In Examining student immobility: a study of Irish undergraduate students, researchers from Trinity College Dublin and Dublin’s Economic and Social Research Institute analysed data on Irish full-time undergraduate students collected through a series of European national surveys carried out by Eurostudent.
Students with a lower family income “displayed a higher propensity for immobility”
A total of 6,895 native Irish students took part in the survey from 2012-2015. Just under half – 3,365 – said they had no interest in studying abroad, with 60% of these ‘stayers’ citing financial reasons.
But as well as analysing the survey responses, researchers looked at the correlation between students’ interest in studying overseas and their background and institution of study.
Researchers found that students with a lower family income “displayed a higher propensity for immobility, one which endured across other factors”.
And students whose mothers had completed a further or higher education qualification were significantly less likely to be globally immobile than those whose mothers had only primary education, it found, while those with fathers in less-skilled occupations were more likely to be among the stayers.
“At the macro-level, the category of social class or occupational structure plays the most sustained role in predicting the student immobility of Irish students,” the study states.
Researchers also found that students enrolled at colleges of education were more than twice as likely to be stayers as those at universities, while those at institutes of technology were 1.3 times more likely.
This correlation could, the study notes, be an indicator either of students’ socioeconomic background or of institutions’ approach to internationalisation, adding: “The analysis indicates that students’ background is a better indicator of immobility over the institution that one attends.”
After financial reasons, language difficulties were the second most commonly cited barrier to study abroad, with 32% of students with no interest in studying abroad giving this as a reason. In fact, just 18% of Irish students who took part in the survey said that insufficient language skills were no problem for them.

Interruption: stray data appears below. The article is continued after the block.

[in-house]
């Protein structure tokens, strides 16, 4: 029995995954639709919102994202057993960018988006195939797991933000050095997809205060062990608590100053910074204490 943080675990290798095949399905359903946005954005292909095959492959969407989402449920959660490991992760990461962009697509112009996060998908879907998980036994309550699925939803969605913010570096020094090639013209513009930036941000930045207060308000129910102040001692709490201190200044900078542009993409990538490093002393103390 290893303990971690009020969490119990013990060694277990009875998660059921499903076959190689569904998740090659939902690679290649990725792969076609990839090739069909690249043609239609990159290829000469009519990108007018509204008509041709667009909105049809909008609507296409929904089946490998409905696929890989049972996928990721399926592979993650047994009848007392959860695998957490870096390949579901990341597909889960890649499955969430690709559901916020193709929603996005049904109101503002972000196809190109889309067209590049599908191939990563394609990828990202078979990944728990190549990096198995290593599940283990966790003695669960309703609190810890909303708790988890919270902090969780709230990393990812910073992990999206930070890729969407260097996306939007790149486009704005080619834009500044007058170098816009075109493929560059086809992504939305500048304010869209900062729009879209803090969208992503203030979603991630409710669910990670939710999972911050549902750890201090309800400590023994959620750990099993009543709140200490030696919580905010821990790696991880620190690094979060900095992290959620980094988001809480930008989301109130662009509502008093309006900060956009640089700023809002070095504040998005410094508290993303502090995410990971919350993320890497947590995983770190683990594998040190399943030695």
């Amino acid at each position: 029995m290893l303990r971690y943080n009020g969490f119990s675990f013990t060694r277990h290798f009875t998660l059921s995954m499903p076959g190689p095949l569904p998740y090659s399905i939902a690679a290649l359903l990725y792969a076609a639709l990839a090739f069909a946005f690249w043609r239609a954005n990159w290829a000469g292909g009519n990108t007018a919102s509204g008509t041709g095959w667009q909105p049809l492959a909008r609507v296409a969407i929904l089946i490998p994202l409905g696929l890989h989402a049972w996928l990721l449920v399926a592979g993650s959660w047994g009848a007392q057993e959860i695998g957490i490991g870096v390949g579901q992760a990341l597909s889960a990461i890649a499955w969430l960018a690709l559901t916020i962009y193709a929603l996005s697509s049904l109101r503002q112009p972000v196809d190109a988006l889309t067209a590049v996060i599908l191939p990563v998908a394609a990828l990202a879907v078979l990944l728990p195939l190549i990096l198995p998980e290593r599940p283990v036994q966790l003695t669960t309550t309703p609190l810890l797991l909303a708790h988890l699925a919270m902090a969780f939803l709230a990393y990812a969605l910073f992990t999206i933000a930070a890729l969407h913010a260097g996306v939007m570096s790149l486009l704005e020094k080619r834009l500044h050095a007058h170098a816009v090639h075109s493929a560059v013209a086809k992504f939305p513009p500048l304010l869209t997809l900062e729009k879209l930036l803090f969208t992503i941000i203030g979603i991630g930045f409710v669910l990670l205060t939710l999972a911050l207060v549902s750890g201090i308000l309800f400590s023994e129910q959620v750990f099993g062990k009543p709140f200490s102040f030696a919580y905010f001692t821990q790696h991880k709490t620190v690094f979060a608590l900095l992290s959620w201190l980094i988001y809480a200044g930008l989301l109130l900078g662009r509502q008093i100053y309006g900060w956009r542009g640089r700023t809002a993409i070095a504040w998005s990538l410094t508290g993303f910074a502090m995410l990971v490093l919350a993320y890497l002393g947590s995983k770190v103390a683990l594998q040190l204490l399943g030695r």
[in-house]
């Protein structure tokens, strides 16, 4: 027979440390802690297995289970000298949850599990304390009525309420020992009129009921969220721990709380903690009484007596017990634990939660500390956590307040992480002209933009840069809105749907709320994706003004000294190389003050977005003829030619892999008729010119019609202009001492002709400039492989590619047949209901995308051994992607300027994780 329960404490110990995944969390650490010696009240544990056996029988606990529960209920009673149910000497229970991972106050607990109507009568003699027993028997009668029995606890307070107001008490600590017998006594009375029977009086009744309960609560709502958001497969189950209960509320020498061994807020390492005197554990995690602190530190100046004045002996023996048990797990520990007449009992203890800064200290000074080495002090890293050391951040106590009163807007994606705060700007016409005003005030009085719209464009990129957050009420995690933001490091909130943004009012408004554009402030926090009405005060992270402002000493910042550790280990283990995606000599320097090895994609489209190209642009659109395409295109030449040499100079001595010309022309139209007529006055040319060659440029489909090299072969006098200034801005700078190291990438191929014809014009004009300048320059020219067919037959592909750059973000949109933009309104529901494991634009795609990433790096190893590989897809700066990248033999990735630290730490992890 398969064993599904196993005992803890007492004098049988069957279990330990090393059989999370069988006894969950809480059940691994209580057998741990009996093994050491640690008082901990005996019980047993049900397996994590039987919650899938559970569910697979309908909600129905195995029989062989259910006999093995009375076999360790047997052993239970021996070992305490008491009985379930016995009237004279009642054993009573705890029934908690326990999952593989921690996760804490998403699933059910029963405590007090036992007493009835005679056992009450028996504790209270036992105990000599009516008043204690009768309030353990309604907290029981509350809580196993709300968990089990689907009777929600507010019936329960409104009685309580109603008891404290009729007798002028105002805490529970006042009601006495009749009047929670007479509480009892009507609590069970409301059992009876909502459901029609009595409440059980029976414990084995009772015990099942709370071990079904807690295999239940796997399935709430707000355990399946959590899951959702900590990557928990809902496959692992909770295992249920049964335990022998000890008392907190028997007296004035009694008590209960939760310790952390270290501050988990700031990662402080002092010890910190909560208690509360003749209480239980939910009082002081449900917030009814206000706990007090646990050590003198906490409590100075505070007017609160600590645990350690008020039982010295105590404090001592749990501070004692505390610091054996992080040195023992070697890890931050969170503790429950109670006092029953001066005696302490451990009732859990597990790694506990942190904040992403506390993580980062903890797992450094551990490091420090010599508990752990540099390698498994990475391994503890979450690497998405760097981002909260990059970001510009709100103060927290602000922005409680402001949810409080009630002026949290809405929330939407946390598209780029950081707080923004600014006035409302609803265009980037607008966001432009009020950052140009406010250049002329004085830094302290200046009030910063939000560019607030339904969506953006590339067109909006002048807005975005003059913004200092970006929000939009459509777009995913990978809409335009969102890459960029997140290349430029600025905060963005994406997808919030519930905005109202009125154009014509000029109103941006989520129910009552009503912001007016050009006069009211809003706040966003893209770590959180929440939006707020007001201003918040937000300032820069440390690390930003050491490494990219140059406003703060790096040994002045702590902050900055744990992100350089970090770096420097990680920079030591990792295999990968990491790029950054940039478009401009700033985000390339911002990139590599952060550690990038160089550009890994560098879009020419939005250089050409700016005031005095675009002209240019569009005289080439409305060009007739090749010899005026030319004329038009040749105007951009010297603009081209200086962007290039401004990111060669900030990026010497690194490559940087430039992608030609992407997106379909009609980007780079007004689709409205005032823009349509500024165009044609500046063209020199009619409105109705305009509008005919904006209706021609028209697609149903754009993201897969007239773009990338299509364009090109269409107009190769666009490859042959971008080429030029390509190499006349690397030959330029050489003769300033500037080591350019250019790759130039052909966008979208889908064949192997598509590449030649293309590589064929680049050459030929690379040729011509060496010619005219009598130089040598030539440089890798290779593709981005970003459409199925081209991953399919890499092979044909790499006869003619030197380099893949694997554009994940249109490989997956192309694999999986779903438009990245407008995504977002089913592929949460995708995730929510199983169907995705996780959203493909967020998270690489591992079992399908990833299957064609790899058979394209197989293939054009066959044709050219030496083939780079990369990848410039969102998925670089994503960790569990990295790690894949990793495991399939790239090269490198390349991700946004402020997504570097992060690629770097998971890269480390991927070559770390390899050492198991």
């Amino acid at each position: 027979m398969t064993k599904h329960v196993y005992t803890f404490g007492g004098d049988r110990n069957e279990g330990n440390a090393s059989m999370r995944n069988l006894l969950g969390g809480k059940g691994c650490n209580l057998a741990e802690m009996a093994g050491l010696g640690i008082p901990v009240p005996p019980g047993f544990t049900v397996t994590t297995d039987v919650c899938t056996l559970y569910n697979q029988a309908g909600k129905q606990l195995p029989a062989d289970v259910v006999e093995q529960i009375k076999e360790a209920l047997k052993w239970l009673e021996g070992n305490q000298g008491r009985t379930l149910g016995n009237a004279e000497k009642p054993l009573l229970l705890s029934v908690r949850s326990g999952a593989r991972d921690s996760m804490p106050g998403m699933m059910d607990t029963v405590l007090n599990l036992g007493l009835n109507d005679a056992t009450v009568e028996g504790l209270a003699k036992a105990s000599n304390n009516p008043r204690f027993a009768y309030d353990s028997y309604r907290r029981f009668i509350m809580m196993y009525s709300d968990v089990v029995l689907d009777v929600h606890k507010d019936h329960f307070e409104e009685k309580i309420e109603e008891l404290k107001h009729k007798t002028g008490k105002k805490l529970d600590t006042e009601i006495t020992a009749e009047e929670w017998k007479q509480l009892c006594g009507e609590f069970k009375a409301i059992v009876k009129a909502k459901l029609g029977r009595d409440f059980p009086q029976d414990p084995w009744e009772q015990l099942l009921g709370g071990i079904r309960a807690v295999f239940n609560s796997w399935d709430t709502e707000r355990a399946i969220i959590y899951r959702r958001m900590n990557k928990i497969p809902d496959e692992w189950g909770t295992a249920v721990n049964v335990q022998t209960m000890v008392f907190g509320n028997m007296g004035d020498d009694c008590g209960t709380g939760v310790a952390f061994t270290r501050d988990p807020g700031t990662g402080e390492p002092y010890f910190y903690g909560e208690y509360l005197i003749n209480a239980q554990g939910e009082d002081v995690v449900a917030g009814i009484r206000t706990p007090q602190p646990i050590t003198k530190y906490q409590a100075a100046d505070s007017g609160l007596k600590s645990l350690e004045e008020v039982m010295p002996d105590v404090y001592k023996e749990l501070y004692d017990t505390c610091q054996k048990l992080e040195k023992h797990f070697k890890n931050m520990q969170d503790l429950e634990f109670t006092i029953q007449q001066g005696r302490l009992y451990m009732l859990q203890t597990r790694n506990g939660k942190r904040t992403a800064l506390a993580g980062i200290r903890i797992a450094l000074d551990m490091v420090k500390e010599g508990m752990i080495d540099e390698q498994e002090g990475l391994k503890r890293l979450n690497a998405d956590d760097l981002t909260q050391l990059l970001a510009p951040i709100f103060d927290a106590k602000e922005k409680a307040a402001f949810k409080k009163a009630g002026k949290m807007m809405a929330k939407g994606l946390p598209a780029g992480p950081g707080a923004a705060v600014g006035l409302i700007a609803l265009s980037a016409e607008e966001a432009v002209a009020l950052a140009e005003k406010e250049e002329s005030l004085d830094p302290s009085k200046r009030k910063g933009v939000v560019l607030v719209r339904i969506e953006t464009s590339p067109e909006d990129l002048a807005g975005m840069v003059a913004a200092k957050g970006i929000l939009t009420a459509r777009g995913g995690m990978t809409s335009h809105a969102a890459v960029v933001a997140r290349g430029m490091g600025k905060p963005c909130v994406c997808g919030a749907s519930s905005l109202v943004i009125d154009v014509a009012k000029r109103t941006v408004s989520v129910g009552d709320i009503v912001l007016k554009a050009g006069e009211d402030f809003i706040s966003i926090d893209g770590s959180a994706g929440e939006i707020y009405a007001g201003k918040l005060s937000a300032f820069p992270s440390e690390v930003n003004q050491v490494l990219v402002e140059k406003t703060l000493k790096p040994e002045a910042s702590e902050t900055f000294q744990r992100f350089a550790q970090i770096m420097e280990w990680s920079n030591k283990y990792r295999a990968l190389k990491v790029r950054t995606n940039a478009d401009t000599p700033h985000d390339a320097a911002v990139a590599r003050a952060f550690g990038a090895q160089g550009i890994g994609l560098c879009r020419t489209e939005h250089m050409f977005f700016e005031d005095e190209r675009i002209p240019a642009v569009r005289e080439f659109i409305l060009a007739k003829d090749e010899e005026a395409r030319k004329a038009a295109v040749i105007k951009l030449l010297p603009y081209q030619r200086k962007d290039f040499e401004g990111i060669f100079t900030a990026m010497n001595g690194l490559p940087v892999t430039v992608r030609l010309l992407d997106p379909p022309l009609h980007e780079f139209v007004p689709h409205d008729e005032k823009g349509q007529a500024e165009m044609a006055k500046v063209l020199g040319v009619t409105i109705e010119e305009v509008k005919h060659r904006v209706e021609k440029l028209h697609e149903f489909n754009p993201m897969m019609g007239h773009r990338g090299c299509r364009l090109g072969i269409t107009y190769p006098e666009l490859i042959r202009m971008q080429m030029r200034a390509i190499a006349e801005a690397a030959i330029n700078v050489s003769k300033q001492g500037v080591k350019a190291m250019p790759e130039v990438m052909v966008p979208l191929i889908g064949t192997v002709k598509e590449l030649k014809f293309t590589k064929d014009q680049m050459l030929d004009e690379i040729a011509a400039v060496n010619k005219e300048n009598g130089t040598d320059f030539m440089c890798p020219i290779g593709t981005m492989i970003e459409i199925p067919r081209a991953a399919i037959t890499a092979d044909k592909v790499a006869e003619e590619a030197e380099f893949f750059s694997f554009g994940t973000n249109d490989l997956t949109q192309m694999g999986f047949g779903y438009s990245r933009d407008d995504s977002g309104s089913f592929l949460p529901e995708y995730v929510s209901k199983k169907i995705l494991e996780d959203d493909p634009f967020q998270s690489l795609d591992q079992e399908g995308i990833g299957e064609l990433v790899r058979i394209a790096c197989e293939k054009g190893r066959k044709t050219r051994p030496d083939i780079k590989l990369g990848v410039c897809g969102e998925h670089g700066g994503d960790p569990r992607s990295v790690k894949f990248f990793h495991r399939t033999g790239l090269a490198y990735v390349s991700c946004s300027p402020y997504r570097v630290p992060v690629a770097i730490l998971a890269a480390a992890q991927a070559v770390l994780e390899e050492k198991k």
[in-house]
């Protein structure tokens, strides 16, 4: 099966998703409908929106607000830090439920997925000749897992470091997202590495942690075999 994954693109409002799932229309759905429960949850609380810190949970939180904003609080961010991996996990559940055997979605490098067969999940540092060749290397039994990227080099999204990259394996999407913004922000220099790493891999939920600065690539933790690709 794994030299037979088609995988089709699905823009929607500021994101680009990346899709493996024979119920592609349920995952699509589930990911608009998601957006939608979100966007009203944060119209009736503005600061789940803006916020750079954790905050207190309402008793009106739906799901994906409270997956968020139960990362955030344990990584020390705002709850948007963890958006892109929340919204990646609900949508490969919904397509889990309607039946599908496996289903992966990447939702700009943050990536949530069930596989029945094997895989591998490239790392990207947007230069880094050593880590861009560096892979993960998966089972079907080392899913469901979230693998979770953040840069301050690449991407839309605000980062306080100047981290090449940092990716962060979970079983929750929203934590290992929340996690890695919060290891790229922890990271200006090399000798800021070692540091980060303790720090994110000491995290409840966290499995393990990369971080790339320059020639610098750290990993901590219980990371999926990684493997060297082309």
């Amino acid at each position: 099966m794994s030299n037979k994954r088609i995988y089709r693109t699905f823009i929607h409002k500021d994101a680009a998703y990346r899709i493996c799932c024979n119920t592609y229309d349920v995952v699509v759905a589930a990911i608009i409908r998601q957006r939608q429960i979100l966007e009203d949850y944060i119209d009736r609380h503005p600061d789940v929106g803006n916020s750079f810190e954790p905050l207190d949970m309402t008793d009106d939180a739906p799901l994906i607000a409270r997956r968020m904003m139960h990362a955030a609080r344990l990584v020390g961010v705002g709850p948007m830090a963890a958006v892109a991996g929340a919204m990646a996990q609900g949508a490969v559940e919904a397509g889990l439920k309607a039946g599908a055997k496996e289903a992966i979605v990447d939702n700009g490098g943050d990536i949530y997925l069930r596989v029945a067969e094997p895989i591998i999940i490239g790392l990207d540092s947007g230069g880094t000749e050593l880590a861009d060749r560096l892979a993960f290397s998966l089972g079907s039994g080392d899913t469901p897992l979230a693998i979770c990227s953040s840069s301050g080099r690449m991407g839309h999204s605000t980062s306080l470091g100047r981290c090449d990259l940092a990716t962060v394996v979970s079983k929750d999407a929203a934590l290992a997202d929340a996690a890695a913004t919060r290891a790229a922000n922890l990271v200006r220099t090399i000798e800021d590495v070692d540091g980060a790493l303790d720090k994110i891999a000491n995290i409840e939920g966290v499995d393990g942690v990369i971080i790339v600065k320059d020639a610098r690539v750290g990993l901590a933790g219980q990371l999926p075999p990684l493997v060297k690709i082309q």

“Programs which offer meaningful and robust social support could serve to increase the attractiveness of study abroad”
Short-term impact on potential earnings were another significant obstacle to study abroad, cited by 29% of students with no interest in studying abroad.
Other reasons they gave for wanting to stay in Ireland included not wanting to be separated from a partner, family or friends (26%), not receiving enough information from their home institution about their options (16%), a perception that it wouldn’t benefit their studies at home, and insufficient disability services in the host country.
“These findings raise the question as to what policy options can be implemented to increase student mobility among those from lower socioeconomic groupings,” the study notes.
Citing British Council research showing that international mobility is associated with positive outcomes such as increased salary and perceived advantages by employers, it concludes that “the benefits should be promoted to all students”.
Higher education institutions should take note of the reasons deterring students from studying abroad as a basis for forming policies to encourage outbound movement, it counsels.
“Since not wanting to leave family and friends plays a role in immobility, programs for mobility which offer meaningful and robust social support to students in their study abroad endeavours, and the creation of a trusting, communicative and supported environment, could serve to increase the attractiveness of study abroad for students,” it suggests.
The study’s approach to examining the question of student mobility from the perspective of those who choose not to study abroad is “a novel one as most research examines the experience of those who do go abroad”, the report notes.
“Overall, the findings align with studies highlighting the salience of social class because of the additional financial costs associated with mobility and the social selection process that increases social inequality in higher education,” it concludes.
Mairéad Finn, one of the report’s authors, told The PIE News: “[The research] suggests that while studies looking at mobility might examine aspects of personal motivations, prior experiences of mobility, and other such factors, that these should be grounded in both objective and subjective understandings of socio-economic background.”
Around 3,200 Irish students studied abroad through the Erasmus+ programme in 2016/17, according to the Higher Education Authority.